New reports shed light on challenges ahead
Scientific endeavor is at the forefront of the fight against COVID, playing an essential part in guiding the approach to managing both the human and medical impact of the virus. earlier this year Steven Inchcoombe explained how Springer Nature was commissioning research to raise awareness of the challenges that universities and researchers worldwide were facing because of the pandemic. We wanted to contribute to a better understanding of what is going on behind the well-reported financial implications and provide insight and critical thinking into the possible long-term impacts, and importantly the less-well reported human, personal, impact.
The independent studies, focusing on the US, the UK and Australia as three countries most dependent on domestic and international student fees as a primary source of financing, consider several dimensions of the research enterprise. They explore the pandemic’s impact on research production and the uneven impacts on research careers, the consequences for research information where an accelerated shift to digital has placed research infrastructure under strain, as well as the prospects for research funding in an era of battered public finances and collapsing university budgets.
They found that, like other organisations, universities have reacted to the pandemic in three phases: they mobilised resources in the immediate term to secure the safety of their staff and students; they developed tactical responses to stabilise operations and navigate the new normal; and they are now called on to design strategies to emerge stronger in a post-COVID world.
Recommendations are provided along with further questions which need to be asked (and answered) in order to help inform universities, governments and funders as they develop their strategies going forward; to avoid unforeseen consequences and ensure the sustainability of research, the exact sector we are relying on to get us out of the crisis, throughout COVID-19 and beyond.
We have summarised the collective main findings and recommendations from the reports below but all three can be accessed here for further reading and analysis. There will also be a series of Springboard blogs over the coming weeks drawing out specific themes from the research in more detail along with recommended next steps for us and the wider research community.
Social-distancing measures have severely limited the ability to carry out research in all disciplines, delaying projects and creating uncertainty around time extensions and funding. In addition, the human impacts of the disruptions are vast. These include limitations and impediments facing international students and disruptions to researchers that differ by gender, caregiver status, and career level. Early career researchers (ECRs), many on fixed-term contracts, have been especially affected. Hiring freezes and university budget cuts mean that getting a job in academia is seen as ‘next to impossible’. Home working has had an uneven impact on research productivity. Women and younger researchers, who often have more caring responsibilities, ethnic minorities and researchers from disadvantaged backgrounds have been more negatively affected. This risks reducing diversity in the research workforce and reversing progress made over the past few years.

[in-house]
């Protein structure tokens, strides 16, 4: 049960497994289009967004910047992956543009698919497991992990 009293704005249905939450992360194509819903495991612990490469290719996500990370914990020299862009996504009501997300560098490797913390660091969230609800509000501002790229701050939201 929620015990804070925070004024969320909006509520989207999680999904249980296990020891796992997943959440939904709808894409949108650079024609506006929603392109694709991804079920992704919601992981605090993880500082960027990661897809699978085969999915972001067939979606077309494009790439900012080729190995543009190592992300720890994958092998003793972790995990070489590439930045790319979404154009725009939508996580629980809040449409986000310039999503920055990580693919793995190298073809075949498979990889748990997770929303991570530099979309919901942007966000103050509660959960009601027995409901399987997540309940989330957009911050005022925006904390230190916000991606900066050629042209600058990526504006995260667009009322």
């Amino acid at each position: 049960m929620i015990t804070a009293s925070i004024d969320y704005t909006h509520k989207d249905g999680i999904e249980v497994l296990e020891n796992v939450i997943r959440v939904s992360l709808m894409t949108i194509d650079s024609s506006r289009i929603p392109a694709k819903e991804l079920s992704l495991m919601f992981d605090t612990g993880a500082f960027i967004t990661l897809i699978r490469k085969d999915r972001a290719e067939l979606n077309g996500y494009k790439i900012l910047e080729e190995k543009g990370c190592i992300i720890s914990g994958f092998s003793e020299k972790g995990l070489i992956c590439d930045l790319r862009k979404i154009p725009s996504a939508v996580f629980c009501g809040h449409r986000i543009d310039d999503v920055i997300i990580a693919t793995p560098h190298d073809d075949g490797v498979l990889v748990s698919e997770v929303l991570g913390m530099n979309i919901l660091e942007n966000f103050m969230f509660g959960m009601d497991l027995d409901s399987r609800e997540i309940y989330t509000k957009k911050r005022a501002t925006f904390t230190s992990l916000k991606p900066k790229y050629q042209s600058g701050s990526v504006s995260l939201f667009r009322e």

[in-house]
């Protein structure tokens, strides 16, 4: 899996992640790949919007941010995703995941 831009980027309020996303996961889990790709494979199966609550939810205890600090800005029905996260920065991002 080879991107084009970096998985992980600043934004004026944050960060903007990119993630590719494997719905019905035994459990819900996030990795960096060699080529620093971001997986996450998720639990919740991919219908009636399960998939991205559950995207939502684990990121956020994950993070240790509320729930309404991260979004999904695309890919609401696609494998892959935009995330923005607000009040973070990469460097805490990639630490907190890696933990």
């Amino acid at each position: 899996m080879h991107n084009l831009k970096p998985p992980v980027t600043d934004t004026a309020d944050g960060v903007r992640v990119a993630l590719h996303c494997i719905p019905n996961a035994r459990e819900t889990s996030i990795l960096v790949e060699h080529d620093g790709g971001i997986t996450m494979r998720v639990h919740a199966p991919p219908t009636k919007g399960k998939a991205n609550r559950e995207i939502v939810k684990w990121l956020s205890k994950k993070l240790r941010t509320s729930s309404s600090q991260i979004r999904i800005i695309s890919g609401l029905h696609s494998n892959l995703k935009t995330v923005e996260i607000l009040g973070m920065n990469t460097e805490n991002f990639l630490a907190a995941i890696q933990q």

The pandemic created significant challenges for academic libraries, but their importance has been reaffirmed. The lockdown prevented physical access and social distancing still poses significant operational challenges. At the same time, the demand for digital resources has surged and the use of scholarly content has greatly increased during the crisis. On the other hand, the reduction in university income, coupled with increased demand for eBooks, is expected to put pressure on library budgets. The role of research during the pandemic has raised awareness of open science among researchers, decision-makers and the broader public, but the transition to open science might have been slowed since stakeholders had to focus on the ‘mobilise’ and ‘stabilise’ in the months after the outbreak of the pandemic, with fewer time for ‘strategizing’.
Since University budgets are strained, there is a dilemma for decision-makers at all levels. The consequences of their decisions are far reaching, since Universities are essential and make dramatic contributions to the health, wealth and well-being of the world because their capabilities can be turned to address known problems like today's pandemic and because their organization, funding, institutional commitments and missions keep them poised to help identify and respond to "unknown unknowns" in our future.
In responding to the pandemic, decision-makers can choose between two reasonable strategies that current budgetary, political and social pressures stand to make mutually exclusive. One approach would be to focus on existing capabilities to achieve known high priority goals, but consciously allow a reduction in diversity. Such an approach would likely see an increase in destructive competition among fields, units, missions and even institutions, and can lead to increasing concentration, homogenization, and instability. This could lead to a limitation in the range of fields and topics funded and make large scale interdisciplinary research and teaching more challenging. The other approach would be to prioritize the diversity of fields, people, missions and connections that make academic institutions unique.
The following overarching recommendations can be taken from the reports. Springer Nature supports these and will be looking to work with others across the research enterprise to see these implemented for the success and sustainability of research going forward.